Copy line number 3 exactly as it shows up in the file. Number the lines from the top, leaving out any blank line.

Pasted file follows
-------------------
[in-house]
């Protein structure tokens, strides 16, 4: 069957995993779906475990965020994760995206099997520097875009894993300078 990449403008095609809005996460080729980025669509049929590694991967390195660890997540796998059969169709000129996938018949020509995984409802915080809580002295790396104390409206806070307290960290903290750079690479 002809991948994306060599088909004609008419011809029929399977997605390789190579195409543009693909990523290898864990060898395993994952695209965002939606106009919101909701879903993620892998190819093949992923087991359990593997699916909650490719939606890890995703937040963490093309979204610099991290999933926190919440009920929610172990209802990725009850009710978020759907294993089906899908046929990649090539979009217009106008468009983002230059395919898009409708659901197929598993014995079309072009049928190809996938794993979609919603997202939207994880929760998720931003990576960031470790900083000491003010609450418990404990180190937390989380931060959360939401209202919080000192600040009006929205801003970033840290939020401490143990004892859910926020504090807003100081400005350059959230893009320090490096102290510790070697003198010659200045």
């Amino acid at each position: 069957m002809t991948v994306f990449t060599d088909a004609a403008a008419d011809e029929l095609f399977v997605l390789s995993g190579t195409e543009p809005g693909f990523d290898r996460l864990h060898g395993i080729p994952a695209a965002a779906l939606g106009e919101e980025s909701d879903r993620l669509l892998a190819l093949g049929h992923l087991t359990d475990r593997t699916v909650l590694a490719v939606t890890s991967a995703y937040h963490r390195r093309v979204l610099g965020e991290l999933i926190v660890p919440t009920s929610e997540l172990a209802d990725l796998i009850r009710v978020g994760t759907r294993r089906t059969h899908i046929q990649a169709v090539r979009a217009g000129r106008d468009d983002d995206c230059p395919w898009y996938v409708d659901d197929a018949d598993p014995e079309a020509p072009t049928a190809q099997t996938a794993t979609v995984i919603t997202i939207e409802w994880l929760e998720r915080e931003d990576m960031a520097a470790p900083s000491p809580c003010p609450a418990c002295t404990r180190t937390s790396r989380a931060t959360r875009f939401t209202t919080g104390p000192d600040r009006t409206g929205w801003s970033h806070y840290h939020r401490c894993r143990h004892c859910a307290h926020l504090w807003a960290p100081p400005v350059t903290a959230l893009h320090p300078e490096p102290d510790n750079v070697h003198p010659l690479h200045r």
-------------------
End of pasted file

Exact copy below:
């Amino acid at each position: 069957m002809t991948v994306f990449t060599d088909a004609a403008a008419d011809e029929l095609f399977v997605l390789s995993g190579t195409e543009p809005g693909f990523d290898r996460l864990h060898g395993i080729p994952a695209a965002a779906l939606g106009e919101e980025s909701d879903r993620l669509l892998a190819l093949g049929h992923l087991t359990d475990r593997t699916v909650l590694a490719v939606t890890s991967a995703y937040h963490r390195r093309v979204l610099g965020e991290l999933i926190v660890p919440t009920s929610e997540l172990a209802d990725l796998i009850r009710v978020g994760t759907r294993r089906t059969h899908i046929q990649a169709v090539r979009a217009g000129r106008d468009d983002d995206c230059p395919w898009y996938v409708d659901d197929a018949d598993p014995e079309a020509p072009t049928a190809q099997t996938a794993t979609v995984i919603t997202i939207e409802w994880l929760e998720r915080e931003d990576m960031a520097a470790p900083s000491p809580c003010p609450a418990c002295t404990r180190t937390s790396r989380a931060t959360r875009f939401t209202t919080g104390p000192d600040r009006t409206g929205w801003s970033h806070y840290h939020r401490c894993r143990h004892c859910a307290h926020l504090w807003a960290p100081p400005v350059t903290a959230l893009h320090p300078e490096p102290d510790n750079v070697h003198p010659l690479h200045r």